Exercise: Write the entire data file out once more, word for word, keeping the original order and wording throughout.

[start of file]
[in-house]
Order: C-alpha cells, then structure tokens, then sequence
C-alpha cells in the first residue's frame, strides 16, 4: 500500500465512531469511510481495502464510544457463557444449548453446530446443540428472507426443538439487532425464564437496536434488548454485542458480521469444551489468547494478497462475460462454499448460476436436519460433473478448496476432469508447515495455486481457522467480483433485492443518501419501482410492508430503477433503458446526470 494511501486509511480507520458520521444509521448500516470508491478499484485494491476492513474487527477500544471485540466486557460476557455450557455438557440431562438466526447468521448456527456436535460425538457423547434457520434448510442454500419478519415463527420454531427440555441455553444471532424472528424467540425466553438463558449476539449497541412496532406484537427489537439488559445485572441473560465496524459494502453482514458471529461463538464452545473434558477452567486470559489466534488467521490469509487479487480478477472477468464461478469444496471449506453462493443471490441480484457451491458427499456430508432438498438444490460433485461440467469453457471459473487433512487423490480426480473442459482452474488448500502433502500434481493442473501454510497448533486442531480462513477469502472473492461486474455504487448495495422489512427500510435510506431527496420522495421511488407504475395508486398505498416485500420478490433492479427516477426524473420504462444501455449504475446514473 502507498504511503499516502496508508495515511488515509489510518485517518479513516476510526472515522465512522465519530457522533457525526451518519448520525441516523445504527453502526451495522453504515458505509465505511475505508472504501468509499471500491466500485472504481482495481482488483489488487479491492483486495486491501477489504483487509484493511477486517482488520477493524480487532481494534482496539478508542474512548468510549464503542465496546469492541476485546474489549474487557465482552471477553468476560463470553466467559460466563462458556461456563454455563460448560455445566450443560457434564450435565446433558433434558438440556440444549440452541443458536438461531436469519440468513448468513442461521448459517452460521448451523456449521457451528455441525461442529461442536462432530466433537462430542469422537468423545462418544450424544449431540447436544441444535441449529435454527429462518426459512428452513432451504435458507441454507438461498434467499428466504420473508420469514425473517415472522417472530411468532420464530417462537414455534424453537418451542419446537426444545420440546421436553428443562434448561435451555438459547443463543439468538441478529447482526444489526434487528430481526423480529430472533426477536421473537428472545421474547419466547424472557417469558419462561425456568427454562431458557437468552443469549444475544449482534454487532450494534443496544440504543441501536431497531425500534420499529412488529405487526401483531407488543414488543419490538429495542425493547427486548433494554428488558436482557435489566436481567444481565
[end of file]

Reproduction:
[in-house]
Order: C-alpha cells, then structure tokens, then sequence
C-alpha cells in the first residue's frame, strides 16, 4: 500500500465512531469511510481495502464510544457463557444449548453446530446443540428472507426443538439487532425464564437496536434488548454485542458480521469444551489468547494478497462475460462454499448460476436436519460433473478448496476432469508447515495455486481457522467480483433485492443518501419501482410492508430503477433503458446526470 494511501486509511480507520458520521444509521448500516470508491478499484485494491476492513474487527477500544471485540466486557460476557455450557455438557440431562438466526447468521448456527456436535460425538457423547434457520434448510442454500419478519415463527420454531427440555441455553444471532424472528424467540425466553438463558449476539449497541412496532406484537427489537439488559445485572441473560465496524459494502453482514458471529461463538464452545473434558477452567486470559489466534488467521490469509487479487480478477472477468464461478469444496471449506453462493443471490441480484457451491458427499456430508432438498438444490460433485461440467469453457471459473487433512487423490480426480473442459482452474488448500502433502500434481493442473501454510497448533486442531480462513477469502472473492461486474455504487448495495422489512427500510435510506431527496420522495421511488407504475395508486398505498416485500420478490433492479427516477426524473420504462444501455449504475446514473 502507498504511503499516502496508508495515511488515509489510518485517518479513516476510526472515522465512522465519530457522533457525526451518519448520525441516523445504527453502526451495522453504515458505509465505511475505508472504501468509499471500491466500485472504481482495481482488483489488487479491492483486495486491501477489504483487509484493511477486517482488520477493524480487532481494534482496539478508542474512548468510549464503542465496546469492541476485546474489549474487557465482552471477553468476560463470553466467559460466563462458556461456563454455563460448560455445566450443560457434564450435565446433558433434558438440556440444549440452541443458536438461531436469519440468513448468513442461521448459517452460521448451523456449521457451528455441525461442529461442536462432530466433537462430542469422537468423545462418544450424544449431540447436544441444535441449529435454527429462518426459512428452513432451504435458507441454507438461498434467499428466504420473508420469514425473517415472522417472530411468532420464530417462537414455534424453537418451542419446537426444545420440546421436553428443562434448561435451555438459547443463543439468538441478529447482526444489526434487528430481526423480529430472533426477536421473537428472545421474547419466547424472557417469558419462561425456568427454562431458557437468552443469549444475544449482534454487532450494534443496544440504543441501536431497531425500534420499529412488529405487526401483531407488543414488543419490538429495542425493547427486548433494554428488558436482557435489566436481567444481565